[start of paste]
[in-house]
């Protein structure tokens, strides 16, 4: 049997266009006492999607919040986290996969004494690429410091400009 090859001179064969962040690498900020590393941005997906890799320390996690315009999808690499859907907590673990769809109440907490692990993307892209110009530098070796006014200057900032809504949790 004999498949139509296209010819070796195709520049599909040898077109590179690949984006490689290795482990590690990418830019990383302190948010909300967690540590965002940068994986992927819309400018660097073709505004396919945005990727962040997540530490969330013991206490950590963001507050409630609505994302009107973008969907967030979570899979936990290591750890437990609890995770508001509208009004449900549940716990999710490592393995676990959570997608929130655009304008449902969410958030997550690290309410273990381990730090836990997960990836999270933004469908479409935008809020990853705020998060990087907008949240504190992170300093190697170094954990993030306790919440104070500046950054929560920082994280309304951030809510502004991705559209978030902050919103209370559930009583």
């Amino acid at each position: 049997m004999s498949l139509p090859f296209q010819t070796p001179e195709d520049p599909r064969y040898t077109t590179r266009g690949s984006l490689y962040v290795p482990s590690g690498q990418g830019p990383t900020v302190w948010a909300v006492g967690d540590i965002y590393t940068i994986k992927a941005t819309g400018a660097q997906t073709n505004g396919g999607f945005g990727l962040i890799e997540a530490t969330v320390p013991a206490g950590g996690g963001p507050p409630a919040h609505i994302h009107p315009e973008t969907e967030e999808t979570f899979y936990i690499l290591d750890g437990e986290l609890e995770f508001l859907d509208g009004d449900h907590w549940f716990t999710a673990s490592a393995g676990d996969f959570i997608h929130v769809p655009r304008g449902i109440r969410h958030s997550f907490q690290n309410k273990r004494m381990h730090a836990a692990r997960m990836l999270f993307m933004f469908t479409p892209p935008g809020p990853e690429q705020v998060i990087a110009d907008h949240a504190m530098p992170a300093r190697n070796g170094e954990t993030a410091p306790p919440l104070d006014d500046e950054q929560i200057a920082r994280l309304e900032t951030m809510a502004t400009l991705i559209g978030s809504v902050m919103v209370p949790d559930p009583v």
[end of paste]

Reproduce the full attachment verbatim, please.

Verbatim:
[in-house]
């Protein structure tokens, strides 16, 4: 049997266009006492999607919040986290996969004494690429410091400009 090859001179064969962040690498900020590393941005997906890799320390996690315009999808690499859907907590673990769809109440907490692990993307892209110009530098070796006014200057900032809504949790 004999498949139509296209010819070796195709520049599909040898077109590179690949984006490689290795482990590690990418830019990383302190948010909300967690540590965002940068994986992927819309400018660097073709505004396919945005990727962040997540530490969330013991206490950590963001507050409630609505994302009107973008969907967030979570899979936990290591750890437990609890995770508001509208009004449900549940716990999710490592393995676990959570997608929130655009304008449902969410958030997550690290309410273990381990730090836990997960990836999270933004469908479409935008809020990853705020998060990087907008949240504190992170300093190697170094954990993030306790919440104070500046950054929560920082994280309304951030809510502004991705559209978030902050919103209370559930009583």
């Amino acid at each position: 049997m004999s498949l139509p090859f296209q010819t070796p001179e195709d520049p599909r064969y040898t077109t590179r266009g690949s984006l490689y962040v290795p482990s590690g690498q990418g830019p990383t900020v302190w948010a909300v006492g967690d540590i965002y590393t940068i994986k992927a941005t819309g400018a660097q997906t073709n505004g396919g999607f945005g990727l962040i890799e997540a530490t969330v320390p013991a206490g950590g996690g963001p507050p409630a919040h609505i994302h009107p315009e973008t969907e967030e999808t979570f899979y936990i690499l290591d750890g437990e986290l609890e995770f508001l859907d509208g009004d449900h907590w549940f716990t999710a673990s490592a393995g676990d996969f959570i997608h929130v769809p655009r304008g449902i109440r969410h958030s997550f907490q690290n309410k273990r004494m381990h730090a836990a692990r997960m990836l999270f993307m933004f469908t479409p892209p935008g809020p990853e690429q705020v998060i990087a110009d907008h949240a504190m530098p992170a300093r190697n070796g170094e954990t993030a410091p306790p919440l104070d006014d500046e950054q929560i200057a920082r994280l309304e900032t951030m809510a502004t400009l991705i559209g978030s809504v902050m919103v209370p949790d559930p009583v």